sudo responder -I eth0

This command is the opening gambit, manipulating LLMNR, MDNS, and NBT-NS protocols to funnel connections towards the attacker's machine.

Enter ntlmrelayx: Redirecting Connections

The next step involves ntlmrelayx, a tool that strategically redirects these connections to the target machine, like a digital redirect sign:

impacket-ntlmrelaxy -tf targets.txt -smb2support
# targets.txt

Executing the Attack: The Moment of Truth

Once the poisoned request from the 'iron' user is captured, it’s rerouted to PC-BERU. If 'iron' has administrator access, the floodgates open to command execution. The attack's climax is marked by dumping the SAM, revealing the sensitive underbelly of the target system.

Attack preparation
NTLM Relay with responder and ntlmrelayx

Crafting the Illusion: Forcing a Connection

The final act involves luring a user into accessing a nonexistent network resource. When the attack concludes, the user is met with an error message – the only visible sign of the intricate dance that just occurred in the digital shadows.

Error caused by ntlmrelayx

Conclusion: Navigating the Intricacies of NTLM Security

As we conclude our exploration of NTLM, it's clear that this protocol is a double-edged sword in the realm of network security. From the sophisticated "Pass the Hash" technique to the cunning NTLM Relay attacks, we've seen how NTLM can be both a stalwart defender and a vulnerable point of exploitation.

Our journey has taken us through various tactics, from reconnaissance and credential discovery to man-in-the-middle attacks. Each method has demonstrated the importance of understanding NTLM's nuances, not just for exploiting its weaknesses but also for fortifying its defenses.

The tools and techniques discussed — Responder for capturing Net-NTLM hashes, crackmapexec for credential validation, and the strategic use of ntlmrelayx — highlight the need for continuous vigilance and adaptation in the ever-evolving landscape of network security.

This article serves as a reminder that in the digital world, knowledge is power. Understanding the capabilities and vulnerabilities of protocols like NTLM is crucial for both attackers and defenders in the cybersecurity arena. As we continue to navigate these digital waters, let's carry forward the insights and lessons learned, ensuring we stay one step ahead in the ongoing game of network security.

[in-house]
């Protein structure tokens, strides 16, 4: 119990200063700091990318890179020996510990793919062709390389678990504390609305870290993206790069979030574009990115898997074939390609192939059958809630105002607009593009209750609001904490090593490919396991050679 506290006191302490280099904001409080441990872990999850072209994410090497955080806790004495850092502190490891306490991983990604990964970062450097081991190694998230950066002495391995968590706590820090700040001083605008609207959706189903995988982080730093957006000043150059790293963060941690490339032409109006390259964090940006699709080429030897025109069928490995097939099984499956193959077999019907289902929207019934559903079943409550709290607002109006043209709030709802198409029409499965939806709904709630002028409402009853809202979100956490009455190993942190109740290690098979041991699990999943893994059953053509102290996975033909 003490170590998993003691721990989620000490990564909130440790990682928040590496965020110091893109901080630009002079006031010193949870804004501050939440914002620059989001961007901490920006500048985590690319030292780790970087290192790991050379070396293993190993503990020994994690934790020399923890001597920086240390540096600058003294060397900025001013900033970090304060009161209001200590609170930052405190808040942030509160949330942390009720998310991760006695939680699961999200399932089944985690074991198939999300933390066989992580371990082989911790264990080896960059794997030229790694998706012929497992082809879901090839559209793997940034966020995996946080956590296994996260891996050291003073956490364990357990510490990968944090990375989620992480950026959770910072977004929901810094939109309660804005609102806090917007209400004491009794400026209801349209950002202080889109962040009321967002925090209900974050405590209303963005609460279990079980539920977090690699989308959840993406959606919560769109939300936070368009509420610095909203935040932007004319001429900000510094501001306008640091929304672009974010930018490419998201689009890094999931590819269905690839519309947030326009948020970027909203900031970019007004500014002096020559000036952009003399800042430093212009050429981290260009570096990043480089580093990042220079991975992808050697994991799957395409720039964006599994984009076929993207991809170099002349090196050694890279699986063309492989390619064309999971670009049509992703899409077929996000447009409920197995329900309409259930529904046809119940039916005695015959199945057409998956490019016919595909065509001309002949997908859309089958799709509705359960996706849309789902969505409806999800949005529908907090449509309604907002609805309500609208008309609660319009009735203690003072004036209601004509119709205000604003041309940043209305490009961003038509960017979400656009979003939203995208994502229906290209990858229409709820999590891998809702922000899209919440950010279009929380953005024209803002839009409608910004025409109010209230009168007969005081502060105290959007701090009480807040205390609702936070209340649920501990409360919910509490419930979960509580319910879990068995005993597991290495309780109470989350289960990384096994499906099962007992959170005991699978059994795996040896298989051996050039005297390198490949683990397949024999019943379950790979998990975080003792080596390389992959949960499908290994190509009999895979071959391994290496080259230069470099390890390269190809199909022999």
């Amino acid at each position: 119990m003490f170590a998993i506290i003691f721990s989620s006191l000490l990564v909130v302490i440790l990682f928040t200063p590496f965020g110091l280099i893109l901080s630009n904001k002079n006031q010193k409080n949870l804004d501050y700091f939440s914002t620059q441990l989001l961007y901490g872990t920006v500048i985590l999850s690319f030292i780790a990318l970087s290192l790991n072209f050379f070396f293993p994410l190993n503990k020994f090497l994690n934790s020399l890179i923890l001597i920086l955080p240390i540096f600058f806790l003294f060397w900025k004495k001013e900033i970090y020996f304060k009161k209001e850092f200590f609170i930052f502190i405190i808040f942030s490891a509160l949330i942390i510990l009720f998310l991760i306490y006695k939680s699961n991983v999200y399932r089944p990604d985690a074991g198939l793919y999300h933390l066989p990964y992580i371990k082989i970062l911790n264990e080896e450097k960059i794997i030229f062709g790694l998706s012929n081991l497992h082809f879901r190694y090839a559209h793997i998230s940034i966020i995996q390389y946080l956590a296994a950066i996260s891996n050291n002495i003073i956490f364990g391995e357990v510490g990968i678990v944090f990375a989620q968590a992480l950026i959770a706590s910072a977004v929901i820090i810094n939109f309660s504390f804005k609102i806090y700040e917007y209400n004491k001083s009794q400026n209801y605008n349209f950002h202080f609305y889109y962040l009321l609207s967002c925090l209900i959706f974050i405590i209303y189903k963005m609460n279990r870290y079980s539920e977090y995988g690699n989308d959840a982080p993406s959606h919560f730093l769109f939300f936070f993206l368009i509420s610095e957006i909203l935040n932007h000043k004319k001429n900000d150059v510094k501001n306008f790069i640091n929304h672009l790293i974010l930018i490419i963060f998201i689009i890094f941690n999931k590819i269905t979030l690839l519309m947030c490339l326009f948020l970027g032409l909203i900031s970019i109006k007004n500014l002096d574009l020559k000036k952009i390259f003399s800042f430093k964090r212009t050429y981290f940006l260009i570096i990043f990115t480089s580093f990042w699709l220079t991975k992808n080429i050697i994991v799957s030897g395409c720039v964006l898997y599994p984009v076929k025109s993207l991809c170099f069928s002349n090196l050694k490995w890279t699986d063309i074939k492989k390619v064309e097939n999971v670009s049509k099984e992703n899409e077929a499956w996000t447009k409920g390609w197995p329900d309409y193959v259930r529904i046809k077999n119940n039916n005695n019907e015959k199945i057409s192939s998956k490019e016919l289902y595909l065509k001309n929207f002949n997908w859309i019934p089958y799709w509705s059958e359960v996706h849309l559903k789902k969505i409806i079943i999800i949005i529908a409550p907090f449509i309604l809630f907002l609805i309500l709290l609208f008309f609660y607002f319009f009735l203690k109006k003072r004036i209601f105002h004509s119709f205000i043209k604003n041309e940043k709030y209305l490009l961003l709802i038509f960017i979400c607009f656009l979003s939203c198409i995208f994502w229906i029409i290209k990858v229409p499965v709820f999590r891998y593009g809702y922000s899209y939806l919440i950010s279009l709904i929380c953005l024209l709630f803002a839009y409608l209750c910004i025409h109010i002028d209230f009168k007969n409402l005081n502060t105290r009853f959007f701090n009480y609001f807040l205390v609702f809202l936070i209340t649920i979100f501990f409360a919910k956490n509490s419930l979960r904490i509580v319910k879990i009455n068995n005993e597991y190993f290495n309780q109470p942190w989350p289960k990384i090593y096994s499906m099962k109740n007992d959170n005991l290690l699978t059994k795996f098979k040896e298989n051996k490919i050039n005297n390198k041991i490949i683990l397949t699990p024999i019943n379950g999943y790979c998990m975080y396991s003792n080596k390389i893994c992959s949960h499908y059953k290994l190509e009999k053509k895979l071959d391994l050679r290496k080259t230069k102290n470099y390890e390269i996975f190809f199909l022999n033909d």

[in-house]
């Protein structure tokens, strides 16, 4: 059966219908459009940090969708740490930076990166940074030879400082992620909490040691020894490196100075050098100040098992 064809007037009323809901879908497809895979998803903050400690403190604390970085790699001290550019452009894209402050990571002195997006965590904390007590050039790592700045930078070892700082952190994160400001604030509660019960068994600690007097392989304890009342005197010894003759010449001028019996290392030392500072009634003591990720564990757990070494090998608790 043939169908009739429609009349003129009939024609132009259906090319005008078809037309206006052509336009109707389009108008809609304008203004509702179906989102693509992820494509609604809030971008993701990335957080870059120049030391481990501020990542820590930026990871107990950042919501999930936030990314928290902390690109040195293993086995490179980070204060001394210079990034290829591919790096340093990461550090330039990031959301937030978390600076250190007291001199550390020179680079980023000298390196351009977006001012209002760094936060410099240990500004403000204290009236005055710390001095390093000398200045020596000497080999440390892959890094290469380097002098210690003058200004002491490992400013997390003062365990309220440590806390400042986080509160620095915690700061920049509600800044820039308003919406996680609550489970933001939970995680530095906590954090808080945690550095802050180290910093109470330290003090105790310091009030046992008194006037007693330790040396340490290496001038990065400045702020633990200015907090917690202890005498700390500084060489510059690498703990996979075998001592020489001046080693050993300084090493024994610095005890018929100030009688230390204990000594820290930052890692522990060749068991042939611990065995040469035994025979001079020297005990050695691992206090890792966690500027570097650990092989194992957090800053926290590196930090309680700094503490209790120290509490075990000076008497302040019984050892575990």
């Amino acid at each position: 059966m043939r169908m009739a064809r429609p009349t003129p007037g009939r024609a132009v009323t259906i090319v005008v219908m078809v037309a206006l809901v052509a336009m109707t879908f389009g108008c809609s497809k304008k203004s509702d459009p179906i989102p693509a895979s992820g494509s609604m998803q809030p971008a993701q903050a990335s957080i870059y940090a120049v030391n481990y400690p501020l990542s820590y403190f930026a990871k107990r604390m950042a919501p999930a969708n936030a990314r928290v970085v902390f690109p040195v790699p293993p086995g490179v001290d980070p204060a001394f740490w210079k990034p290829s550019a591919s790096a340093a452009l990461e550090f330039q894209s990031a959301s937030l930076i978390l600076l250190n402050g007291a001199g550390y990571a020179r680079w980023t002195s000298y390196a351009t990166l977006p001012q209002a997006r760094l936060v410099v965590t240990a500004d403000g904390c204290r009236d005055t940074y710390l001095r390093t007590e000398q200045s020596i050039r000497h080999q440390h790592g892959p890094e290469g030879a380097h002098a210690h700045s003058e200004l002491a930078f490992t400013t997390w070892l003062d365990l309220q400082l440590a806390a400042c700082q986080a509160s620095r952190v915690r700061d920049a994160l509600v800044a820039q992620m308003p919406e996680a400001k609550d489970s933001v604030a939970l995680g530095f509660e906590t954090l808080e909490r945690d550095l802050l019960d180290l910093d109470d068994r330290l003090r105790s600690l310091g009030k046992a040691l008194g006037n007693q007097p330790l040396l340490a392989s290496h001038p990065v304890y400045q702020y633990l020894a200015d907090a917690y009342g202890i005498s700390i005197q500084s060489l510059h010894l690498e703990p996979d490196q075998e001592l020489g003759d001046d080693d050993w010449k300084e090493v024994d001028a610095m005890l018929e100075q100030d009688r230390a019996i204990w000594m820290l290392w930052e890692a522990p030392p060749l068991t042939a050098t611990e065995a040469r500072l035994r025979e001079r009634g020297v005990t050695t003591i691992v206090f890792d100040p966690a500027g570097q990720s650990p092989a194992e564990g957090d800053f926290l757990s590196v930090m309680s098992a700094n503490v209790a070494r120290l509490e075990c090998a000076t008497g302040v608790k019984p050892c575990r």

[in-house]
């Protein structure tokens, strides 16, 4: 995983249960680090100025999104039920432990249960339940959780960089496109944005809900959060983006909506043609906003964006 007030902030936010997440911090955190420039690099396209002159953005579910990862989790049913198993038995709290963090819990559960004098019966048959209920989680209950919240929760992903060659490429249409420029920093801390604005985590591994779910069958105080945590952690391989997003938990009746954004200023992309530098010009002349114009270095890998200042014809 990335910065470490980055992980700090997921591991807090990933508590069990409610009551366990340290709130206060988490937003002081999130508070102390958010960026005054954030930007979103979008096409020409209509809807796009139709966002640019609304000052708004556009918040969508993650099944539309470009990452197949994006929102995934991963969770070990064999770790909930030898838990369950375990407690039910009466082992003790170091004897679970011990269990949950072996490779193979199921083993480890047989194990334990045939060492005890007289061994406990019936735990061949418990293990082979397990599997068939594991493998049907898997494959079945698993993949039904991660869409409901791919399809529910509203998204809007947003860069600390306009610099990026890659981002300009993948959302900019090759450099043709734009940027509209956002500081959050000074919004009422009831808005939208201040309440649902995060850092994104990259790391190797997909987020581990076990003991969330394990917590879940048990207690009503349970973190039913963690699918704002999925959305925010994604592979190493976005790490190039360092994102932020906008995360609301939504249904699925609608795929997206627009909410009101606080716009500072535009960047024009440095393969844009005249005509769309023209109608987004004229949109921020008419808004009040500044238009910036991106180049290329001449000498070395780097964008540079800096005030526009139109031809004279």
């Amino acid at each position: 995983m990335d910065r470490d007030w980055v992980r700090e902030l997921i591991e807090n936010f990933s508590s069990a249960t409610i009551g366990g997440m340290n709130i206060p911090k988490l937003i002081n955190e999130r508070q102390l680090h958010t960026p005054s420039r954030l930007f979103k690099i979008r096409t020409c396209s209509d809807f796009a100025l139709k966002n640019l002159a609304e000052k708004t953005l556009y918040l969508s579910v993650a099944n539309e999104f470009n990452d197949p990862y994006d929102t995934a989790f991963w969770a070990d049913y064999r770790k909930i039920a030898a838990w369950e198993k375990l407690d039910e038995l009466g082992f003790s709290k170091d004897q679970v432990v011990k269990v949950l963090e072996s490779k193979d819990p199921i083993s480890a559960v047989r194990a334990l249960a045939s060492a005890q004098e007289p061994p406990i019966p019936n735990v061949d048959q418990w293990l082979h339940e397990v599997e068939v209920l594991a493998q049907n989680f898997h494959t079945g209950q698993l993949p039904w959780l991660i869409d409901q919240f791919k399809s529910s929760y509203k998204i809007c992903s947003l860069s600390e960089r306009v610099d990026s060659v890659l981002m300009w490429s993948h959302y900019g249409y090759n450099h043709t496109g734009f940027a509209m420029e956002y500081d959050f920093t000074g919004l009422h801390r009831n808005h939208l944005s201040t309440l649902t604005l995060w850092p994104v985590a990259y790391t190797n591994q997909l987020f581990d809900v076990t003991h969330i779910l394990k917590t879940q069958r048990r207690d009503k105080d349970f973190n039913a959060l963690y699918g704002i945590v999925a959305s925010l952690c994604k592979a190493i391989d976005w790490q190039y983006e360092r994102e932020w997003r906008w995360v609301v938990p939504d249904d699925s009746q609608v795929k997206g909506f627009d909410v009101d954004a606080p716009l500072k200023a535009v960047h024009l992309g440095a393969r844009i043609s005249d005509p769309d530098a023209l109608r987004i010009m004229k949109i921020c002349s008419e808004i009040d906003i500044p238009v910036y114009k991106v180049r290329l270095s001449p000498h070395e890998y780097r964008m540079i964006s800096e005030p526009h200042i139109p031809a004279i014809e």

Tips of the article

What three main messages does the NTLM authentication process consist of?

It consists of "Negotiation", "Challenge" and "Authentication".

What information were you able to collect that may be of interest during the NTLM authentication process?

I can find out the HostName of the machine as well as the version of the operating system it is using. To find this information, I can use the tool "ntlm-info".

How can I use crackmpexec to validate users in the domain ? Can I differentiate with the result if the user is a local administrator or not ?

Once valid credentials are found, we can use the following command to validate whether the user exists or not. Likewise, if the response shows "Pwn3d!" it will mean that the user is an administrator on the machine.

What attack can I use to obtain Net-NTLMv2 hashes? What attack can I use to obtain Net-NTLMv2 hashes?

I can poison network resolution protocols such as LLMNR, NBT-NS or MDNS to force authentication attempts against my machine when it is looking for network resources that do not exist. To perform this attack, I can use the Responder tool.

What attack involving NTLM can I use to dump the SAM of a machine and what condition must be met for this to happen?

We can use the NTLM Relay attack. To dump the SAM of the machine to which the connections are redirected, we have to capture incoming connections from an administrator user on that machine.